Lawrence art teacher gets creative in quarantine by launching educational web series
photo by: Contributed photo
As schools have turned to online learning during the coronavirus pandemic, teachers have explored creative ways to share educational content with students.
One Lawrence teacher has stepped her creativity up a notch during this period by launching a comedic and informative web series.
Hannah Hurst, an art teacher for Deerfield Elementary School, recently began posting episodes of her own show called “The Art Teacher in Quarantine,” which explores art lessons while also providing moments of levity during uncertain times.
In the videos, Hurst can be seen dressing up as famous artists, showing off their art, and performing skits. She also incorporates one of the most popular social media apps, TikTok, by dancing and singing regularly throughout the episodes.
The fun — but certainly wacky — series began as a way for Hurst to reach out to her more than 500 students, who she no longer has daily access to in the classroom, she told the Journal-World.
“There’s something about teaching that’s also really performative, so I just cooked up this idea like an old fashion TV show,” Hurst said. “Hopefully my kids would see it and be inspired by it or at least feel better by seeing me and allow them to take their minds off things but still learn a little bit about art.”
Hurst’s idea appears to have done the trick, as students responded immediately by providing her with photos of them dressing up in famous artworks like she does in the series.
In her first episode, titled “The Dream,” Hurst has a dream that she visits the Louvre Museum in Paris, which is home of “Mona Lisa” by Leonardo da Vinci. But she wakes up to realize she is in quarantine because of COVID-19 and cannot go see the famous painting.
Undeterred, Hurst explains in the video that she — and her students — can re-create the art they wish to see by using household items. For example, Hurst says in the video she found a wig in her home to wear in a re-creation of “Le Discret” by Joseph Ducreux, which is housed in KU’s Spencer Museum of Art.
photo by: Video screenshot/Hannah Hurst YouTube
“She breathed brand new life into this old, dusty painting,” the narrator says in the video.
Hurst uses the opportunity to challenge her students to do the same while also teaching them about Yasumasa Morimura, a Japanese artist who has regularly re-created famous works by inserting himself into the portraits.
In the following episode, Hurst shows images she received from her students doing the same, with a student mimicking the Mona Lisa and others re-creating “Girl with a Pearl Earring.” Administrators also got in on the act, as Joni Appleman, Deerfield principal, and Julie Boyle, the school district’s spokeswoman, also dressed up as “Girl with a Pearl Earring.” But the crown jewel is Superintendent Anthony Lewis’ version of “Mona Lisa,” which Hurst calls “very unique” and “magnificent” in the episode.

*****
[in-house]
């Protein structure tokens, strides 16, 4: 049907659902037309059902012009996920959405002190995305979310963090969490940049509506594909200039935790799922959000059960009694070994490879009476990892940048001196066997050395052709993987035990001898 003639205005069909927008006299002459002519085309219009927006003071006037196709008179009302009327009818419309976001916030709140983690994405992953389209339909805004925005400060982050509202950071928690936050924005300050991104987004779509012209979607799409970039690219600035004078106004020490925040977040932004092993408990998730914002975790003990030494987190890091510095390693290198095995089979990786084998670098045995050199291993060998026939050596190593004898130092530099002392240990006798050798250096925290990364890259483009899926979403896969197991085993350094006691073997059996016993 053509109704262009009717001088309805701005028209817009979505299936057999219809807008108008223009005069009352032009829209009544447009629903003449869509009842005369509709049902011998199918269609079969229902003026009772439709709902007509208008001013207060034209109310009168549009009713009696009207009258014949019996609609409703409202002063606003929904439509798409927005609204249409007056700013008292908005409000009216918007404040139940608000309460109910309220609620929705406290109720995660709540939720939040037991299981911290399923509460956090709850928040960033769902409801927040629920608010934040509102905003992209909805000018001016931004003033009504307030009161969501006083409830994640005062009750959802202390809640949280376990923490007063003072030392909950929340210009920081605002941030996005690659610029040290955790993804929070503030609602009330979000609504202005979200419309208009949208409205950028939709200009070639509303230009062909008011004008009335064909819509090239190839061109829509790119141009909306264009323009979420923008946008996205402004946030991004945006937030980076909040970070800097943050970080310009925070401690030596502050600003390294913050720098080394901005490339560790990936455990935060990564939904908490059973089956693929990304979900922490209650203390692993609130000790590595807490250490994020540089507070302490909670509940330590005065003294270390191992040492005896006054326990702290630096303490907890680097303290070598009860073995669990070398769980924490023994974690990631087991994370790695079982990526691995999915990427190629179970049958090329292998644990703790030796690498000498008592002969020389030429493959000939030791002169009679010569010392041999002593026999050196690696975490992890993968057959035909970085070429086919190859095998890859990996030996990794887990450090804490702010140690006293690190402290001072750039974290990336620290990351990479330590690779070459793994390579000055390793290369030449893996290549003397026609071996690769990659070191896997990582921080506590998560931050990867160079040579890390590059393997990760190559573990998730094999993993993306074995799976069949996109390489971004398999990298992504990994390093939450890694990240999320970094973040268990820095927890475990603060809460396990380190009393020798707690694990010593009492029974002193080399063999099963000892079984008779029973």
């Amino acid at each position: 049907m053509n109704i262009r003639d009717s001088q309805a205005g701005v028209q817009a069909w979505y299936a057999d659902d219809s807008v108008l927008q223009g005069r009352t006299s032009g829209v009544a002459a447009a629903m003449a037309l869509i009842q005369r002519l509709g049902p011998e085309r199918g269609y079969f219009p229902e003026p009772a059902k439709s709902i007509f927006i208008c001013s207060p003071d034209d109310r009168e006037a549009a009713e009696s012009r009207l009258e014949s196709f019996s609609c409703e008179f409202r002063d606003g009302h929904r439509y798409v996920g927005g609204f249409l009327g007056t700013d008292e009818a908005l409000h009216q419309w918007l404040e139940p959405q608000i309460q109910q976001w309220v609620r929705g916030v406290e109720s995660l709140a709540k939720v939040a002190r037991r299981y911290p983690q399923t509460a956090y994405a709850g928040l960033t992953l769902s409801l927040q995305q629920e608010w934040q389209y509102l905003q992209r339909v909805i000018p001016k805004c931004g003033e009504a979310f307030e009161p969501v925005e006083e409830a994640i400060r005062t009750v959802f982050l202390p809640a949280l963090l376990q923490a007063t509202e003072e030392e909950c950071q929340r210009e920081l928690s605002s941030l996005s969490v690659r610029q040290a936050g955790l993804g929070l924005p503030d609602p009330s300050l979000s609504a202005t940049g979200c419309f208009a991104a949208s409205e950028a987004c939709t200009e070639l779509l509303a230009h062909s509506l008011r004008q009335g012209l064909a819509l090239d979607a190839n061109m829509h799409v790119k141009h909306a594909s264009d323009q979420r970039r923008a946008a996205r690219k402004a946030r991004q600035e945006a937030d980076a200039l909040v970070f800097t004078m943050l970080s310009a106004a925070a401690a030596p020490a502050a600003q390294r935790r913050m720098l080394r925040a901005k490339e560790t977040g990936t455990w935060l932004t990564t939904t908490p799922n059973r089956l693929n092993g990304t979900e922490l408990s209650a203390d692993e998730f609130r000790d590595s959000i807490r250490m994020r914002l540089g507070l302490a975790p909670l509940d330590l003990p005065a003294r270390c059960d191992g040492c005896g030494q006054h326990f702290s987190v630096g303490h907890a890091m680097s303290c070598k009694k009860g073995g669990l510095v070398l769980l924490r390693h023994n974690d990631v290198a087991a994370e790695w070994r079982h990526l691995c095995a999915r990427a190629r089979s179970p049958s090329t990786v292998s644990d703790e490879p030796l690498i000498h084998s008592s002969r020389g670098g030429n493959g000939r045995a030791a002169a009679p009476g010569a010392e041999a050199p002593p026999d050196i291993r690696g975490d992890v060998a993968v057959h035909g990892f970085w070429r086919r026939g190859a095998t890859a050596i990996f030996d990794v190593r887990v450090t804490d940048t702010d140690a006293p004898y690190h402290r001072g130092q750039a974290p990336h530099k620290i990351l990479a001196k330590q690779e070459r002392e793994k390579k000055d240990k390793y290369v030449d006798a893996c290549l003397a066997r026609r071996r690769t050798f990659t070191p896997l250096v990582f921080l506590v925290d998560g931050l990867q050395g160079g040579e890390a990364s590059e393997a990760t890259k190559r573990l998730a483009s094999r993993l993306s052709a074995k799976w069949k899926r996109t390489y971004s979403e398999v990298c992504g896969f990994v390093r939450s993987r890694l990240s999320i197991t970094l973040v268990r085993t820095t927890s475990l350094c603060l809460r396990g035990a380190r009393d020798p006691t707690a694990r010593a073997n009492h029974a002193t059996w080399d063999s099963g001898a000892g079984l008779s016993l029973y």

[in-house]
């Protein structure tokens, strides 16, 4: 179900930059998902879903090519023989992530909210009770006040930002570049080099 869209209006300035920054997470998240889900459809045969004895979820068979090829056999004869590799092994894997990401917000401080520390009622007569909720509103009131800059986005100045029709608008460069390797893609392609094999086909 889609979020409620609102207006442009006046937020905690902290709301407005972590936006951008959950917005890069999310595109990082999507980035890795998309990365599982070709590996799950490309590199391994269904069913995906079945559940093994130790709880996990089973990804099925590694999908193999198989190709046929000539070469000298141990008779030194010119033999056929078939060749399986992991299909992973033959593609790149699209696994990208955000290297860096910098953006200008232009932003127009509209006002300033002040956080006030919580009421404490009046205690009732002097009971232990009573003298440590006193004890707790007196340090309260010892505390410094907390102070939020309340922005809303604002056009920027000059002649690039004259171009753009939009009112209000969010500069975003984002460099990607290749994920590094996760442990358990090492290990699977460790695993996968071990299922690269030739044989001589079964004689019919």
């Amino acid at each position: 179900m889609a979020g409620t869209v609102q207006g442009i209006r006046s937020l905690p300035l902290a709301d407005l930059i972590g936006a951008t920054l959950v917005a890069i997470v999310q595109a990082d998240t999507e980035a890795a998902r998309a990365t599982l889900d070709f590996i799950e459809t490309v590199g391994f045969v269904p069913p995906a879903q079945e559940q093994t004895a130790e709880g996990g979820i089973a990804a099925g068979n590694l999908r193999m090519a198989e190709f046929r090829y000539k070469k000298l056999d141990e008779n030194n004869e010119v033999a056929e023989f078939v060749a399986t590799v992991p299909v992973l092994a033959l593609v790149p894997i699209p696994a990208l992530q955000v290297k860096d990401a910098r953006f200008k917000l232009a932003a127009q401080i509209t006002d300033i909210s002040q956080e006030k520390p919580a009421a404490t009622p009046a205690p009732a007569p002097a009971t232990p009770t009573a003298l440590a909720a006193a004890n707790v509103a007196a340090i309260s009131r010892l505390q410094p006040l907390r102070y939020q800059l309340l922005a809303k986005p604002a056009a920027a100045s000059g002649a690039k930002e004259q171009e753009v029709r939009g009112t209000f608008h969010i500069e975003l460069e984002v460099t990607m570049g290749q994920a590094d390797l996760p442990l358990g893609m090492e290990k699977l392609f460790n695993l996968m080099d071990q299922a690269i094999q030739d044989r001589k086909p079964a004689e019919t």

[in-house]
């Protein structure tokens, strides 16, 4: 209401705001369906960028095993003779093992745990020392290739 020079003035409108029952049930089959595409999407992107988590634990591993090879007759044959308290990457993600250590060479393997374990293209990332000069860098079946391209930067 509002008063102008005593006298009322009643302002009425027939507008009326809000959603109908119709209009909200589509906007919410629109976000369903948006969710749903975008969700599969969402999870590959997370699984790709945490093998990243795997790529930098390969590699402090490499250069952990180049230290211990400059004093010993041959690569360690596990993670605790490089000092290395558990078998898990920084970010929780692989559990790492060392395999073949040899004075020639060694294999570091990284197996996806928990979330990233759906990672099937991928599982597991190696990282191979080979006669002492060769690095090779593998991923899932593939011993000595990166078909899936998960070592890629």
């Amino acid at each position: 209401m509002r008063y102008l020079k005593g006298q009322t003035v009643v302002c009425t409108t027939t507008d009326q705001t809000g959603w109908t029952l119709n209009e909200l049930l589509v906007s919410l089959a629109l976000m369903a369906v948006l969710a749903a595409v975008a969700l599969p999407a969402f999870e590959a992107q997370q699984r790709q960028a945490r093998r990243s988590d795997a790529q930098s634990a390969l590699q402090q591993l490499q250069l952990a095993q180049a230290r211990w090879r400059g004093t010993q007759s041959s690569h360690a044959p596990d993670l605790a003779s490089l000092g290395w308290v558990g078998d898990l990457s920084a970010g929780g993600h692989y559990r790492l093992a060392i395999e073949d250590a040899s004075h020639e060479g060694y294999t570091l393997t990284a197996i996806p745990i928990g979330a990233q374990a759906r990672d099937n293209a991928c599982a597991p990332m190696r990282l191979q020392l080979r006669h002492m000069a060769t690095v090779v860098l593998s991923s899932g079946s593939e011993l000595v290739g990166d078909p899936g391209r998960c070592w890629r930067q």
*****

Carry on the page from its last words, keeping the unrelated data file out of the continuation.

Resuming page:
The fun has also been noticed by the parents of Hurst’s students. She said she tried to make the videos fun for the whole family, rather than just an art lesson for elementary students.
“I get emails from kids and parents fully enjoying it,” Hurst said. “It’s been fantastic.”
One parent, in an email to Hurst, jokingly worried the series may gain too much attention, and she will soon be off to become an art teacher version of Bill Nye the Science Guy.
“On the upside, if it happens, your creativity and playful way of sneaking learning in would be on display for the world,” the parent said.
Lewis said he’s also been impressed with Hurst’s ingenuity, calling her a gifted and creative art teacher. He said he would normally be hesitant to participate in such silly videos, but he realized the benefit the videos are for her students.
“She is bringing a lot of joy to students and families during this difficult time in such a way they are learning more about different art and artists,” Lewis said.
photo by: Contributed photo
Hurst’s videos also include impressive editing that appears to be done by a professional. However, Hurst said she had very little experience making videos before launching the series and she’s trying things out and learning along the way.
She said she’s recorded all of the material on her phone and then did some light editing on her computer through iMovie, a basic video editing software. The only research she’s done was watching YouTube tutorials, she said.
Regardless, the videos have been impressive and the way she delivers the content leads to a lasting learning experience for the students, Boyle said.
“Her creativity in engaging her students in these out-of-the-box art history and appreciation projects will make them memorable.” Boyle said. “I can tell that she gets a big kick out of interviewing local artists and by sharing her own passions with her students, they are probably having so much fun that they don’t even know they’re learning.”
photo by: Contributed photo
Hurst said she’s also heard from viewers outside of the school district, as an art teacher in the Kansas City area wrote to her to thank her for the fun it provides.
“She said, ‘Thank you for brining a smile to my face,'” Hurst said. “That just made my day. It’s all worth it if I can bring somebody a little bit of joy during this time where everybody is feeling a little anxious.”
Hurst said she plans to continue the series for the rest of the school year, and she may continue further after that. But when the school year starts in the fall, assuming students will be back in their normal classrooms, she may not have the time.
“Until then, I’ll keep doing it because it’s so satisfying,” she said.
As of May 1, Hurst has uploaded four episodes of “The Art Teacher in Quarantine,” all of which can be viewed on Hurst’s YouTube page.
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